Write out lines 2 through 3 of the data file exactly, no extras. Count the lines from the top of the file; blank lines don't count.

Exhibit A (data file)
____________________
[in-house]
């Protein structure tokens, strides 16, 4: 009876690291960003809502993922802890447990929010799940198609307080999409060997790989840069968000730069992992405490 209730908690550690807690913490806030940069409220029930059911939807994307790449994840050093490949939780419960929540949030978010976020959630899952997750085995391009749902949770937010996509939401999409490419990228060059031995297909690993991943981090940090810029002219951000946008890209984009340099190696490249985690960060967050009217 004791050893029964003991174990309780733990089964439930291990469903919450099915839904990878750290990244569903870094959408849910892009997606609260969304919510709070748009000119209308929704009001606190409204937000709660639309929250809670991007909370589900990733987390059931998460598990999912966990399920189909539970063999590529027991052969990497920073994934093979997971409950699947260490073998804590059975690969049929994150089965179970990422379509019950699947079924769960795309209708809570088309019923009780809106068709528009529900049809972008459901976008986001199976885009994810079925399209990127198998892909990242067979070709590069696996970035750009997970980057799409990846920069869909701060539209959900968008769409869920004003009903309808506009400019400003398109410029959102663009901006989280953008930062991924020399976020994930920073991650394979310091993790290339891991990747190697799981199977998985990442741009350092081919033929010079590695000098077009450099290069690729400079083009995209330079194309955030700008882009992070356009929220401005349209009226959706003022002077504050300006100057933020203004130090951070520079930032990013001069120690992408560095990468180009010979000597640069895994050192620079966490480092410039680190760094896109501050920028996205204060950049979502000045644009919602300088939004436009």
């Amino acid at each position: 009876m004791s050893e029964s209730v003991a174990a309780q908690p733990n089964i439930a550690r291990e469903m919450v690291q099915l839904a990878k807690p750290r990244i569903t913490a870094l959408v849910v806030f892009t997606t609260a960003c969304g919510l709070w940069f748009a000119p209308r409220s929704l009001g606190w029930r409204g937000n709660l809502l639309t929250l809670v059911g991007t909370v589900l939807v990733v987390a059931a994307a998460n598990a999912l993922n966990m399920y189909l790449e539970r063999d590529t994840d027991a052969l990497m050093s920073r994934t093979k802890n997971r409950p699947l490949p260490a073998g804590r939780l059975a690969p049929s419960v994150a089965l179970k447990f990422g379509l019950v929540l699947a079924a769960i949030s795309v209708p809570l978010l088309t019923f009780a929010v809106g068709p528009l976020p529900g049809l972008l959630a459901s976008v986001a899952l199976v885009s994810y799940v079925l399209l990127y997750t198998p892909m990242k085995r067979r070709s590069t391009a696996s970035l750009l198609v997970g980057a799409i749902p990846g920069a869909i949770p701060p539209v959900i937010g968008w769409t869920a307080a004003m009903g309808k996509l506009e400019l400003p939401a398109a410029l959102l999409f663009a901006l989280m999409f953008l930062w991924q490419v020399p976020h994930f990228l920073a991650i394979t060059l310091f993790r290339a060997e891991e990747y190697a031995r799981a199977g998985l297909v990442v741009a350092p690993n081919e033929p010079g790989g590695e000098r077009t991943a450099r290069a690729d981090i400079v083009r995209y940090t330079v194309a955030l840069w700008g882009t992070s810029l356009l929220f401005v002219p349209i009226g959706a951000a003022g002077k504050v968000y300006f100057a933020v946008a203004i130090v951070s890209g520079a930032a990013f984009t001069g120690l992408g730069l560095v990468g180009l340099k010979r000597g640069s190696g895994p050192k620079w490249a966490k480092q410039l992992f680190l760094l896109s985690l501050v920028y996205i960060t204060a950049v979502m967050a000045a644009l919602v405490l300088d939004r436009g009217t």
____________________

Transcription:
């Protein structure tokens, strides 16, 4: 009876690291960003809502993922802890447990929010799940198609307080999409060997790989840069968000730069992992405490 209730908690550690807690913490806030940069409220029930059911939807994307790449994840050093490949939780419960929540949030978010976020959630899952997750085995391009749902949770937010996509939401999409490419990228060059031995297909690993991943981090940090810029002219951000946008890209984009340099190696490249985690960060967050009217 004791050893029964003991174990309780733990089964439930291990469903919450099915839904990878750290990244569903870094959408849910892009997606609260969304919510709070748009000119209308929704009001606190409204937000709660639309929250809670991007909370589900990733987390059931998460598990999912966990399920189909539970063999590529027991052969990497920073994934093979997971409950699947260490073998804590059975690969049929994150089965179970990422379509019950699947079924769960795309209708809570088309019923009780809106068709528009529900049809972008459901976008986001199976885009994810079925399209990127198998892909990242067979070709590069696996970035750009997970980057799409990846920069869909701060539209959900968008769409869920004003009903309808506009400019400003398109410029959102663009901006989280953008930062991924020399976020994930920073991650394979310091993790290339891991990747190697799981199977998985990442741009350092081919033929010079590695000098077009450099290069690729400079083009995209330079194309955030700008882009992070356009929220401005349209009226959706003022002077504050300006100057933020203004130090951070520079930032990013001069120690992408560095990468180009010979000597640069895994050192620079966490480092410039680190760094896109501050920028996205204060950049979502000045644009919602300088939004436009």
């Amino acid at each position: 009876m004791s050893e029964s209730v003991a174990a309780q908690p733990n089964i439930a550690r291990e469903m919450v690291q099915l839904a990878k807690p750290r990244i569903t913490a870094l959408v849910v806030f892009t997606t609260a960003c969304g919510l709070w940069f748009a000119p209308r409220s929704l009001g606190w029930r409204g937000n709660l809502l639309t929250l809670v059911g991007t909370v589900l939807v990733v987390a059931a994307a998460n598990a999912l993922n966990m399920y189909l790449e539970r063999d590529t994840d027991a052969l990497m050093s920073r994934t093979k802890n997971r409950p699947l490949p260490a073998g804590r939780l059975a690969p049929s419960v994150a089965l179970k447990f990422g379509l019950v929540l699947a079924a769960i949030s795309v209708p809570l978010l088309t019923f009780a929010v809106g068709p528009l976020p529900g049809l972008l959630a459901s976008v986001a899952l199976v885009s994810y799940v079925l399209l990127y997750t198998p892909m990242k085995r067979r070709s590069t391009a696996s970035l750009l198609v997970g980057a799409i749902p990846g920069a869909i949770p701060p539209v959900i937010g968008w769409t869920a307080a004003m009903g309808k996509l506009e400019l400003p939401a398109a410029l959102l999409f663009a901006l989280m999409f953008l930062w991924q490419v020399p976020h994930f990228l920073a991650i394979t060059l310091f993790r290339a060997e891991e990747y190697a031995r799981a199977g998985l297909v990442v741009a350092p690993n081919e033929p010079g790989g590695e000098r077009t991943a450099r290069a690729d981090i400079v083009r995209y940090t330079v194309a955030l840069w700008g882009t992070s810029l356009l929220f401005v002219p349209i009226g959706a951000a003022g002077k504050v968000y300006f100057a933020v946008a203004i130090v951070s890209g520079a930032a990013f984009t001069g120690l992408g730069l560095v990468g180009l340099k010979r000597g640069s190696g895994p050192k620079w490249a966490k480092q410039l992992f680190l760094l896109s985690l501050v920028y996205i960060t204060a950049v979502m967050a000045a644009l919602v405490l300088d939004r436009g009217t």